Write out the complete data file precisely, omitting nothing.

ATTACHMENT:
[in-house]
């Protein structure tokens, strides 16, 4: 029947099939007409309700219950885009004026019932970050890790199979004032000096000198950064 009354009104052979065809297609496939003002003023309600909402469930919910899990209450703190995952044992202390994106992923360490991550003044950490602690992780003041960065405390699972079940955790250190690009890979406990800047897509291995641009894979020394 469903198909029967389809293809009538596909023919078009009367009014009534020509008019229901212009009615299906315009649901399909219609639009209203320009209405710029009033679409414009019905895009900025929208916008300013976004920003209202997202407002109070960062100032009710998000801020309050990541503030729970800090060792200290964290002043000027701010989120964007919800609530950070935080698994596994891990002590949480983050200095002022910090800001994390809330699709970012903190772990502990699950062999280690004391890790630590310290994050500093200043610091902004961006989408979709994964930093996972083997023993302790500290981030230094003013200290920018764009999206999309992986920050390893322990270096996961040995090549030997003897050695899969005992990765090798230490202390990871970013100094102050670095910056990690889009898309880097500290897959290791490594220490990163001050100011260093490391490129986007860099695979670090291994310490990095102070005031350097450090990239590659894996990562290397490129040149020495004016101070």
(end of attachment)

[in-house]
């Protein structure tokens, strides 16, 4: 029947099939007409309700219950885009004026019932970050890790199979004032000096000198950064 009354009104052979065809297609496939003002003023309600909402469930919910899990209450703190995952044992202390994106992923360490991550003044950490602690992780003041960065405390699972079940955790250190690009890979406990800047897509291995641009894979020394 469903198909029967389809293809009538596909023919078009009367009014009534020509008019229901212009009615299906315009649901399909219609639009209203320009209405710029009033679409414009019905895009900025929208916008300013976004920003209202997202407002109070960062100032009710998000801020309050990541503030729970800090060792200290964290002043000027701010989120964007919800609530950070935080698994596994891990002590949480983050200095002022910090800001994390809330699709970012903190772990502990699950062999280690004391890790630590310290994050500093200043610091902004961006989408979709994964930093996972083997023993302790500290981030230094003013200290920018764009999206999309992986920050390893322990270096996961040995090549030997003897050695899969005992990765090798230490202390990871970013100094102050670095910056990690889009898309880097500290897959290791490594220490990163001050100011260093490391490129986007860099695979670090291994310490990095102070005031350097450090990239590659894996990562290397490129040149020495004016101070």